Zaku's avatar

How about if people try to find a better candidate than Sanders on the actual issues and sincerity and benevolent non-corrupt intentions?

LostInParadise's avatar

Apart from political stances, being president requires certain leadership skills, and my gut reaction is that Sanders may not measure up. There is something about his blustering style that puts me off. He also ran into trouble in his previous campaign over allegations of sexual misconduct by some of the people working for him.

Stache's avatar

I know some 70 and 80 year old people who have more mental and physical agility than some 30 year old people.

gorillapaws's avatar

@LostInParadise “He also ran into trouble in his previous campaign over allegations of sexual misconduct by some of the people working for him.”

That whole manufactured scandal was ridiculous. Basically, some people had complaints that weren’t handled well and Bernie was never aware of it. The fact that his campaign exploded and grew exponentially with his popularity in 2015 meant that with all of the new hires a few bad apples were likely to slip into the bunch at the lower levels. I couldn’t find exact totals for the number of campaign staff at it’s largest point, but it’s in the many thousands. Bernie was never informed of the issues and he did nothing wrong.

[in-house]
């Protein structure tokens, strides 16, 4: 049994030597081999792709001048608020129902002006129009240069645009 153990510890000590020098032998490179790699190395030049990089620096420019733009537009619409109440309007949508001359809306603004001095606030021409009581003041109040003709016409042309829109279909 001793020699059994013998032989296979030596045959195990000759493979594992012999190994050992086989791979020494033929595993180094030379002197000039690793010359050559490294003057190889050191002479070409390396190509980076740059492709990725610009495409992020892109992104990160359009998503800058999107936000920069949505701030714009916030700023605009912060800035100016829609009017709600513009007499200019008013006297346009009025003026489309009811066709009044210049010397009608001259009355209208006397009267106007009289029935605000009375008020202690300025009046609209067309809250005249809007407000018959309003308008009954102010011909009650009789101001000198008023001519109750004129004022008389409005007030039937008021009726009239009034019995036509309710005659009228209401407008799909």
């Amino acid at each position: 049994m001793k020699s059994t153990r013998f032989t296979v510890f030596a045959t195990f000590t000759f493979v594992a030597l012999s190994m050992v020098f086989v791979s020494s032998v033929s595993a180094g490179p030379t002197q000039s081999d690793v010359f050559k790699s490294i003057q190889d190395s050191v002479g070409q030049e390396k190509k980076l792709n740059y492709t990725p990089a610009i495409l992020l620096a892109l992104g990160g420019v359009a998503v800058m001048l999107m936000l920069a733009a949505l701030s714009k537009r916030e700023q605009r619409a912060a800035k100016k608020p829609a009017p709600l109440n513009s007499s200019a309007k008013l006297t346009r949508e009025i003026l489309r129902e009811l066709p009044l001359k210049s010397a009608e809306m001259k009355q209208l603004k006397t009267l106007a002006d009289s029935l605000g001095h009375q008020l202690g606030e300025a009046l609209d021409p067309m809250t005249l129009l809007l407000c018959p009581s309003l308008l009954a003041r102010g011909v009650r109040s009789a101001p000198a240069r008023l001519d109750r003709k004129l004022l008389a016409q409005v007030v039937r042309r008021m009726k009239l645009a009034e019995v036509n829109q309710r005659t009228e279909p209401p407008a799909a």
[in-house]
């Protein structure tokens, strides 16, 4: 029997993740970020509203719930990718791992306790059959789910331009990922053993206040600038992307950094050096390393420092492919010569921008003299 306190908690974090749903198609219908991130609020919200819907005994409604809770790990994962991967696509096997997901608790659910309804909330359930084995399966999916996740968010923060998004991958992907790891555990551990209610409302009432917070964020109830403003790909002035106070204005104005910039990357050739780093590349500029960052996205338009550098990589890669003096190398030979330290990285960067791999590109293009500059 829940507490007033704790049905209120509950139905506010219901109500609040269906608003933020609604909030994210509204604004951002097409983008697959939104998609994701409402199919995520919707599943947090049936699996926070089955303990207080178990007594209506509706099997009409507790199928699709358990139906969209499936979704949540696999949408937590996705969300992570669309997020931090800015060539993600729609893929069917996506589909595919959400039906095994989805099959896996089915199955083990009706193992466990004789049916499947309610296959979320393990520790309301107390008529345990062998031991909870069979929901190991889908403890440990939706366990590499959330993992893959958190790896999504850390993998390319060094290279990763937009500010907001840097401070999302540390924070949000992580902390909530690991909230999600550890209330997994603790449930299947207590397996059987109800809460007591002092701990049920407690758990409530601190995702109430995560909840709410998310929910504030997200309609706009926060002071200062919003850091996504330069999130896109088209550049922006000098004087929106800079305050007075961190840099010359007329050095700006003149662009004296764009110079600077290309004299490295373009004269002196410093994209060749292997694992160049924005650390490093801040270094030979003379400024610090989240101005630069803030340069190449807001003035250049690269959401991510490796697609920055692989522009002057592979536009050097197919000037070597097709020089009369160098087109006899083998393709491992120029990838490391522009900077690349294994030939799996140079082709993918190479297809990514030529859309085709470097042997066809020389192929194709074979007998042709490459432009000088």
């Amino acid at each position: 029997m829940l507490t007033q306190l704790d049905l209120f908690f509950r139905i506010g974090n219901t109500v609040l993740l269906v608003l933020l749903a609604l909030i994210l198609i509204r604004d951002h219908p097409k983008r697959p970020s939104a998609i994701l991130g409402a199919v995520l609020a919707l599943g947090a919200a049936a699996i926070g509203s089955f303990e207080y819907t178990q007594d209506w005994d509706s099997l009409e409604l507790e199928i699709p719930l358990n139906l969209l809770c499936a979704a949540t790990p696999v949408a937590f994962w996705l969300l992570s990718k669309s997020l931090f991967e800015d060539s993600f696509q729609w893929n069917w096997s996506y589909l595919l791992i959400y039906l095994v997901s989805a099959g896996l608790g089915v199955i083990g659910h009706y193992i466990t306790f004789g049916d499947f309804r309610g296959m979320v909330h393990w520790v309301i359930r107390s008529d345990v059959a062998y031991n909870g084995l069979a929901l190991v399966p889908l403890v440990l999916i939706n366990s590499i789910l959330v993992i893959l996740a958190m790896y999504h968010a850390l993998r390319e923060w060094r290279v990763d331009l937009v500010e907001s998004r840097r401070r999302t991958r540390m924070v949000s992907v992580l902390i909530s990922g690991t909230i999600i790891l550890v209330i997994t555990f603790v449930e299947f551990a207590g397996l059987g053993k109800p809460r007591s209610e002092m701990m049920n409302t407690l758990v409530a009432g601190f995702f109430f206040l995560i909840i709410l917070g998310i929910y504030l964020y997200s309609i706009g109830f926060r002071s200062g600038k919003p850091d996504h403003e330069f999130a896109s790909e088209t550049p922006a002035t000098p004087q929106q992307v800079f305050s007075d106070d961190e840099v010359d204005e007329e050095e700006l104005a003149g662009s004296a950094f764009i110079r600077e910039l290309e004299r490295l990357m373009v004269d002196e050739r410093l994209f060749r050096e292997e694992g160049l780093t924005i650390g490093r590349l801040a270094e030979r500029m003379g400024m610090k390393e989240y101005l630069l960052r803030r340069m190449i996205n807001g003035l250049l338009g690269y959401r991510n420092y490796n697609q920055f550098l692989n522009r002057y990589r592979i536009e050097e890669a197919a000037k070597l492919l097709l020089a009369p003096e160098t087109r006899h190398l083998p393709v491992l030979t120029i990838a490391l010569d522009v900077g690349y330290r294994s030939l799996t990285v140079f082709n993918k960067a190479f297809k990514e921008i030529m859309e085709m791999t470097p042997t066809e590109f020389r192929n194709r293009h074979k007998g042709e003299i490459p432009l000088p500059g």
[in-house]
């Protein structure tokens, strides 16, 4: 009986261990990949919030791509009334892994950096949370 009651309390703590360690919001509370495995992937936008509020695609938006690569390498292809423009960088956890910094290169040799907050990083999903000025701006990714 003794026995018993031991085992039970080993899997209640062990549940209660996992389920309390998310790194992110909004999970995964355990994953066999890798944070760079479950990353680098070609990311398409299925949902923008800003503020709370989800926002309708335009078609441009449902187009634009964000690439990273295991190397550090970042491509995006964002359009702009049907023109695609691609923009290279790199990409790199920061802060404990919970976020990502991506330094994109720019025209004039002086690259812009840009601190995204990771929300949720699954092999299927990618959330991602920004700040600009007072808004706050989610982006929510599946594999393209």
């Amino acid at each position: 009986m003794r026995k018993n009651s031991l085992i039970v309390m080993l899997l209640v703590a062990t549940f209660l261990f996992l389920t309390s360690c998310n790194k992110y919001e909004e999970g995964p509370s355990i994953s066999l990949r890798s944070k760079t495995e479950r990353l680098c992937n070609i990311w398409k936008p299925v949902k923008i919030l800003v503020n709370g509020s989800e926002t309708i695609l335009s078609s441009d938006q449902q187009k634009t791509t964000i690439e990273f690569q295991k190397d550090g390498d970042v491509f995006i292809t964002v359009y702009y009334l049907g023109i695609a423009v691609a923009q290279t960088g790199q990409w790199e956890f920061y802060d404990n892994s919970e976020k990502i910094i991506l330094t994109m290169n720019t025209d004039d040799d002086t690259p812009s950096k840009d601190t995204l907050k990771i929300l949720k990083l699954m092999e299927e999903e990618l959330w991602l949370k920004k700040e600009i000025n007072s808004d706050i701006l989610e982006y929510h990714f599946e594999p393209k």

Contrast that with Hillary Clinton, who actually WAS AWARE of a senior adviser repeatedly sexually harassing a subordinate and CLINTON PROTECTED HIM. That’s several orders of magintude worse than Bernie and yet you never hear about it.

Or in Kamala Harris’ case one of her SENIOR AIDES had to resign after engaging in disgusting sexual harassment behavior to his assistant. You also probably haven’t heard much about that either.

I would caution everyone to be weary of the motives behind the media pushing certain candidates and smearing others. Pay particular attention to the media applying a standard differently to different candidates: e.g. “Bernie is too old,” but say nothing about Biden; “Bernie harbored sexual harassment” but say nothing of Kamala. Think about why that’s happening and who stands to gain. This is just the beginning.

ARE_you_kidding_me's avatar

@elbanditoroso
“I’m hoping for a candidate who is pragmatic, not an ideologue”

Could not have said it any better myself.

janbb's avatar

@gorillapaws Everyone I hear or read is also saying Biden is too old. You don’t really want a discussion; you just want people to agree that Bernie is the best candidate.

RedDeerGuy1's avatar

I would like Jimmy Carter to go from being a diplomat to running for president for his second term.

gorillapaws's avatar

@janbb “You don’t really want a discussion; you just want people to agree that Bernie is the best candidate.”